Despite early upheaval and a much-scrutinized supply chain project, Coles Myer CIO Peter Mahler has assured industry watchers that all's well at Coles Myer IT.
The Australian retail giant is two and a half years into its IT transformation project, which will set common strategy and priorities to link disparate IT groups from the many Coles Myer brands.
"The transformation is underway, and is going well," Mahler told delegates at the CIO 2005 conference in Sydney on Tuesday.
Mahler has wrestled control of IT departments away from respective brand managing directors to run a raft of projects, not least of which is its supply chain revamp.
Coles Myer's e-technology group is delivering the closely-watched project, as well as B2C and B2E (business to employee) projects, on one suite of software, Mahler said.
"A lot of the middleware integration has been done now. We had to impress [to management] that if we don't put in EDI, we aren't going to deliver."
Coles Myer's supply chain project will provide a single point of entry for suppliers as well as a common view of the system.
The company is currently working on related areas such as transport and yard management, and warehouse replenishment.
"Most of these projects are in the $100 million to $180 million range," Mahler said.
One system in development, Itrade, will be integral to supply chain operations for businesses like Target.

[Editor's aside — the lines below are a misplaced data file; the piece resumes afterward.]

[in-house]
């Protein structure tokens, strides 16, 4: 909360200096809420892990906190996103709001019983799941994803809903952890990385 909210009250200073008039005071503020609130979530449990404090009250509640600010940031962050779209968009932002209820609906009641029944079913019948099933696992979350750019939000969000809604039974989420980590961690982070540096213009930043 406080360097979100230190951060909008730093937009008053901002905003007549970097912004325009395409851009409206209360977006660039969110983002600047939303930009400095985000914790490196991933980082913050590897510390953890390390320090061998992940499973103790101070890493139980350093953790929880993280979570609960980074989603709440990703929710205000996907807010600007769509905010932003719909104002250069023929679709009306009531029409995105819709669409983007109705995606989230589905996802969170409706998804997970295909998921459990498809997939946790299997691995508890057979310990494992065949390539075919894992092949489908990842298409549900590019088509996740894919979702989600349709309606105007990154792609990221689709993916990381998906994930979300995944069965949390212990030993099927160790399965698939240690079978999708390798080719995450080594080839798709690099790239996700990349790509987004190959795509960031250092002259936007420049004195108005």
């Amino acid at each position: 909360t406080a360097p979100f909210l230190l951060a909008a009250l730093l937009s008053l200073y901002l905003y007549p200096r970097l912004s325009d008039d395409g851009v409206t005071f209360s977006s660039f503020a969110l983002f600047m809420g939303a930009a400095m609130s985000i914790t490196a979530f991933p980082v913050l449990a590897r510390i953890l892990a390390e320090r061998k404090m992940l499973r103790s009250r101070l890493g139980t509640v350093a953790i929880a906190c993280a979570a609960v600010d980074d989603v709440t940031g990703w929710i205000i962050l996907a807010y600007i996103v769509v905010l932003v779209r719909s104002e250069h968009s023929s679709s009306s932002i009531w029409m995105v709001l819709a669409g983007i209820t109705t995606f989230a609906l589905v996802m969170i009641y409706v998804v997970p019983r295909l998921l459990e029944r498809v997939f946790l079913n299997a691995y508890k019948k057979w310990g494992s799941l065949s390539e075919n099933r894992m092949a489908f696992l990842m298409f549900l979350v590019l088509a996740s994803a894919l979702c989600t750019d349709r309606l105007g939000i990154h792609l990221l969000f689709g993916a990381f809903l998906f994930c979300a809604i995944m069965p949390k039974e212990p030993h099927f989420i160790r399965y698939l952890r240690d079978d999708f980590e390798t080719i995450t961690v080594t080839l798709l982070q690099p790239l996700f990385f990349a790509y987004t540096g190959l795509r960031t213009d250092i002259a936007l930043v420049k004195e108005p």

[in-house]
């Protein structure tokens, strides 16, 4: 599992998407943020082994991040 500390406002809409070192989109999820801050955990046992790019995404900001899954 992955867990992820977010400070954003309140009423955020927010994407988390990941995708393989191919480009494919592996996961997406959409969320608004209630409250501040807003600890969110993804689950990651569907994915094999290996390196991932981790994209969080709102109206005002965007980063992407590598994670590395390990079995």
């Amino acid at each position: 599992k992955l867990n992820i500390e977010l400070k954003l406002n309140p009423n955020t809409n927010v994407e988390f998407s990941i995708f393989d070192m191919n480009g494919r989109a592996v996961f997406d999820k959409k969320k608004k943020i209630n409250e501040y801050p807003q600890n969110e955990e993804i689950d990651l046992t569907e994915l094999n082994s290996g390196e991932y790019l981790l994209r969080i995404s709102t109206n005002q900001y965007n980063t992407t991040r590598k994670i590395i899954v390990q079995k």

"Itrade is a system that helps bring inventory from China, through Customs, and we track it all the way," Mahler said.
The company's application deployment and support group is also playing a crucial role.
"Note the word deployment, not development," Mahler told attendees.
"I had to convince the board that I cannot support Coles and build software.
"We've had to retrain a lot of people. We've had to find systems analysts, business analysts and project managers.
"But we're not a software development organization."
Another of Mahler's target is to standardize technology throughout the organization by 2008. Business functions across Coles Myer brands such as merchandising and point of sale will share the same platform where possible.
The company's point of sale operations, for example, use 14 different platforms.
In particular, finance, human resources and marketing systems will be completely standardized with one such project, finance and administration operations on SAP systems, already under way for 18 months.
"We're currently operating five different versions of SAP," Mahler said.
"We can't have common financial reporting."
This would be achieved by winter, he said.